Invasive Species Defending Your Condo's Landscape

 Australian pines are a cause of contention in River Bridge, a planned community  of 1,100 homes in the City of Greenacres in Palm Beach County. Some residents  want these trees removed; others defend them.  

 The River Bridge Property Owners Association in 2011 took a hands-off approach,  noting that a county requirement to remove existing Australian pines (also  called Casuarina trees) applies only within 500 feet of a designated natural  area.  

 The fuss over River Bridge’s Australian pines arose for several reasons. Their defenders like their stately  appearance and the dense shade they provide, but opponents note that they  spread aggressively; they have thick, shallow, broad roots that overrun lawns;  and they emit a chemical that discourages the growth of other plant species  nearby. Also, their brittle wood breaks easily. Entire trees are prone to  topple in high winds.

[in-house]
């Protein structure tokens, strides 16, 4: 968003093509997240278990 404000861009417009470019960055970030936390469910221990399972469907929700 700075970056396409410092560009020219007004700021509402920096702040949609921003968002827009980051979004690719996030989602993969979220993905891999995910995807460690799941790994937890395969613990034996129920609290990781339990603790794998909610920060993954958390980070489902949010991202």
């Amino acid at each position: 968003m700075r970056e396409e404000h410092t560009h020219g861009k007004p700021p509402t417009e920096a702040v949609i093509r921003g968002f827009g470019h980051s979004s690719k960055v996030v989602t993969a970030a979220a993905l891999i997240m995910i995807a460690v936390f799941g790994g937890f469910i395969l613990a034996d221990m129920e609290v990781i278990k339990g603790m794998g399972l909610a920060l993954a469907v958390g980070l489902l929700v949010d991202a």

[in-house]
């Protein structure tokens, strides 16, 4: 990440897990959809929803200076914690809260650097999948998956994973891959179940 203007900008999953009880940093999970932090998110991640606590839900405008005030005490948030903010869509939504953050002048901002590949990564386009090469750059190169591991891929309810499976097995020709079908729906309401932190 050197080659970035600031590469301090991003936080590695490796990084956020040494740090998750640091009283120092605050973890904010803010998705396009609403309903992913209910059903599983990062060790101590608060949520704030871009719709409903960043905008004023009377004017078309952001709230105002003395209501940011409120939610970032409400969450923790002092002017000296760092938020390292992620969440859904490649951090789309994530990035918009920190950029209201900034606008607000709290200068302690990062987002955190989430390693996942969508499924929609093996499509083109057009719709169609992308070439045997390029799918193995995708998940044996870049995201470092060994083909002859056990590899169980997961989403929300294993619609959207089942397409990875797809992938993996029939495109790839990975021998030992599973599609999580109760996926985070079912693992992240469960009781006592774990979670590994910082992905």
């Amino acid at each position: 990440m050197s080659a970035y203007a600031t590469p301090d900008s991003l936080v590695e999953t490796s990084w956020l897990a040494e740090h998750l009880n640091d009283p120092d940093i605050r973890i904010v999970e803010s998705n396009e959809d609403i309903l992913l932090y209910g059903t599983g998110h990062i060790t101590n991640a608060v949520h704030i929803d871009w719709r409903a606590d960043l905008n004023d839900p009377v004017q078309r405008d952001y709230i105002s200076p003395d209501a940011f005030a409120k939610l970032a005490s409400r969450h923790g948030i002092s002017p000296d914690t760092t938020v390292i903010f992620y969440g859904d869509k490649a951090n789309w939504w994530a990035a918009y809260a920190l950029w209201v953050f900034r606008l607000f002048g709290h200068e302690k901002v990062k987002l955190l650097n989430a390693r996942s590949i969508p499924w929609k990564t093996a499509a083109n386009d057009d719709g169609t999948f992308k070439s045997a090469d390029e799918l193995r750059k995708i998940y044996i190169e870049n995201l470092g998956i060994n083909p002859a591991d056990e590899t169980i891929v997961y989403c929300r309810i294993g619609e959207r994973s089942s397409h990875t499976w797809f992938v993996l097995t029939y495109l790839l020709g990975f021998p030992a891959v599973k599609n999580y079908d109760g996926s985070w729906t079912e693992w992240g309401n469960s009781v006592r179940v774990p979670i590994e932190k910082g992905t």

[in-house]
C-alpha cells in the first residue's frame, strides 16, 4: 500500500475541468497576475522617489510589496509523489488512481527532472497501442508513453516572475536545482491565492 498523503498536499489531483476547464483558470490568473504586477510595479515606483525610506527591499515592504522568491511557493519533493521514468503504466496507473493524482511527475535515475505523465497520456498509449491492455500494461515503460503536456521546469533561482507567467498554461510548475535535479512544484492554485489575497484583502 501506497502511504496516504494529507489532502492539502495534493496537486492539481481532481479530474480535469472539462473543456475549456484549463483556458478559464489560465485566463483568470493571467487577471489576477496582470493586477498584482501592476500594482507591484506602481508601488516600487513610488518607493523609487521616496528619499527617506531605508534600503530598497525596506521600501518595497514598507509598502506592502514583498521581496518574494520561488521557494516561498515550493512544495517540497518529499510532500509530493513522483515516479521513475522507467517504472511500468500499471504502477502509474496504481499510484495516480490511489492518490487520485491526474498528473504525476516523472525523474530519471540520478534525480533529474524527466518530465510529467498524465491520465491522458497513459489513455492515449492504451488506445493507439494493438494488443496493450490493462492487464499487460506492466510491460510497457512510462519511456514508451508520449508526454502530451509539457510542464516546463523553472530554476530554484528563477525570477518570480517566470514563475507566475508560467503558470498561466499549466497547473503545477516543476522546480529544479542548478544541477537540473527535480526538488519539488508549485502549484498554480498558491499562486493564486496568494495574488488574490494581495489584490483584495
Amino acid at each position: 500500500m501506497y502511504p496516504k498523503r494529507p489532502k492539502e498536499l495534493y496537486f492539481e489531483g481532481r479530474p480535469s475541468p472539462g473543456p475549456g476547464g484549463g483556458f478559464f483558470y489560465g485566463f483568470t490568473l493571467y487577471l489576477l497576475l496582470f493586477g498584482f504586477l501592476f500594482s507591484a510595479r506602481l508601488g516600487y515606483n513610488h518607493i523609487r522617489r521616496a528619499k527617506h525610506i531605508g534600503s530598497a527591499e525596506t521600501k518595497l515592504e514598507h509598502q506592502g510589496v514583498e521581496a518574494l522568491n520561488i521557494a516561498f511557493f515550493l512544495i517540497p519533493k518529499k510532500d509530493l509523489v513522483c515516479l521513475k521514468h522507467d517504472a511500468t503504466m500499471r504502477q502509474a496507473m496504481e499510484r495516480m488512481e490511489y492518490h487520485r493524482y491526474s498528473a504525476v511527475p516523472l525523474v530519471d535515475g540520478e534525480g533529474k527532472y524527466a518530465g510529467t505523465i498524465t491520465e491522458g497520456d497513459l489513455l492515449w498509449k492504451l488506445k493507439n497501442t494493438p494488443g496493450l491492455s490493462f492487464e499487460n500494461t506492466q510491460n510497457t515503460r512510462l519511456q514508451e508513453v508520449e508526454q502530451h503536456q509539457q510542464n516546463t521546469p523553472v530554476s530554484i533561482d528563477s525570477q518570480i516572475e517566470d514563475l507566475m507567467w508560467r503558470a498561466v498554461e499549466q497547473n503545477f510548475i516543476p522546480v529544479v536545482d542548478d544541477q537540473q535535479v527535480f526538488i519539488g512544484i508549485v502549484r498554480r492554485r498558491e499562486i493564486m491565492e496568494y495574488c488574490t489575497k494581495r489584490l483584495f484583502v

Australian pines also invade beaches, where their sprawling root system  discourages sea turtles and American crocodiles from nesting.  

 Crawling, Flying and Creeping

 Australian pines are not the only invasive species giving Floridians a major  headache. Giant snakes, snails and rats are threatening to upset the ecosystem  of the Sunshine State.  

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